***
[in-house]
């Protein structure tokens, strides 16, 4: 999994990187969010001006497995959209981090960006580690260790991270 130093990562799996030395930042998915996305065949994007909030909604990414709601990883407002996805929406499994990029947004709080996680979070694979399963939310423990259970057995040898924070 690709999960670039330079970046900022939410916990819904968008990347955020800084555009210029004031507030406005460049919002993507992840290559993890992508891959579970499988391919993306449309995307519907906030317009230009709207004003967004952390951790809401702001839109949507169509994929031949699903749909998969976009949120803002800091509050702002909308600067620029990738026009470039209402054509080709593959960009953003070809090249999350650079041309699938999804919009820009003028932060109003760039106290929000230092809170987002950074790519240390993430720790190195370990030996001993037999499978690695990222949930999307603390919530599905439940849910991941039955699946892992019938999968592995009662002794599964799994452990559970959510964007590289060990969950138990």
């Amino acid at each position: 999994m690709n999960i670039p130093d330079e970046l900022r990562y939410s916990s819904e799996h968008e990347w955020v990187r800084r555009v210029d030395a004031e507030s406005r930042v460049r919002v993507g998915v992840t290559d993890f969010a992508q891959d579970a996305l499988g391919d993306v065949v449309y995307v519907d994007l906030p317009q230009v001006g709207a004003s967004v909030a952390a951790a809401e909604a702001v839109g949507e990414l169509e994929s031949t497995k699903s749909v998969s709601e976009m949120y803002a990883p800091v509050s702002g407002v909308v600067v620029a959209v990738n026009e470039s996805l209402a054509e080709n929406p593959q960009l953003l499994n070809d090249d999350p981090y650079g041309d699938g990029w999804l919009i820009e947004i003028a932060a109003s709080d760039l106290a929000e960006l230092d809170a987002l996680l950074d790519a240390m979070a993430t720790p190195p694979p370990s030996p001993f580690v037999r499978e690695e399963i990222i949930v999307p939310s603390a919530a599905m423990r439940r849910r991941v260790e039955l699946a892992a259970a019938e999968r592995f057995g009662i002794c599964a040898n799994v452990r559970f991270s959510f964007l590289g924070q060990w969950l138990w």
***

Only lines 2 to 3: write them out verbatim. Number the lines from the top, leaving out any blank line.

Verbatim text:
């Protein structure tokens, strides 16, 4: 999994990187969010001006497995959209981090960006580690260790991270 130093990562799996030395930042998915996305065949994007909030909604990414709601990883407002996805929406499994990029947004709080996680979070694979399963939310423990259970057995040898924070 690709999960670039330079970046900022939410916990819904968008990347955020800084555009210029004031507030406005460049919002993507992840290559993890992508891959579970499988391919993306449309995307519907906030317009230009709207004003967004952390951790809401702001839109949507169509994929031949699903749909998969976009949120803002800091509050702002909308600067620029990738026009470039209402054509080709593959960009953003070809090249999350650079041309699938999804919009820009003028932060109003760039106290929000230092809170987002950074790519240390993430720790190195370990030996001993037999499978690695990222949930999307603390919530599905439940849910991941039955699946892992019938999968592995009662002794599964799994452990559970959510964007590289060990969950138990």
């Amino acid at each position: 999994m690709n999960i670039p130093d330079e970046l900022r990562y939410s916990s819904e799996h968008e990347w955020v990187r800084r555009v210029d030395a004031e507030s406005r930042v460049r919002v993507g998915v992840t290559d993890f969010a992508q891959d579970a996305l499988g391919d993306v065949v449309y995307v519907d994007l906030p317009q230009v001006g709207a004003s967004v909030a952390a951790a809401e909604a702001v839109g949507e990414l169509e994929s031949t497995k699903s749909v998969s709601e976009m949120y803002a990883p800091v509050s702002g407002v909308v600067v620029a959209v990738n026009e470039s996805l209402a054509e080709n929406p593959q960009l953003l499994n070809d090249d999350p981090y650079g041309d699938g990029w999804l919009i820009e947004i003028a932060a109003s709080d760039l106290a929000e960006l230092d809170a987002l996680l950074d790519a240390m979070a993430t720790p190195p694979p370990s030996p001993f580690v037999r499978e690695e399963i990222i949930v999307p939310s603390a919530a599905m423990r439940r849910r991941v260790e039955l699946a892992a259970a019938e999968r592995f057995g009662i002794c599964a040898n799994v452990r559970f991270s959510f964007l590289g924070q060990w969950l138990w």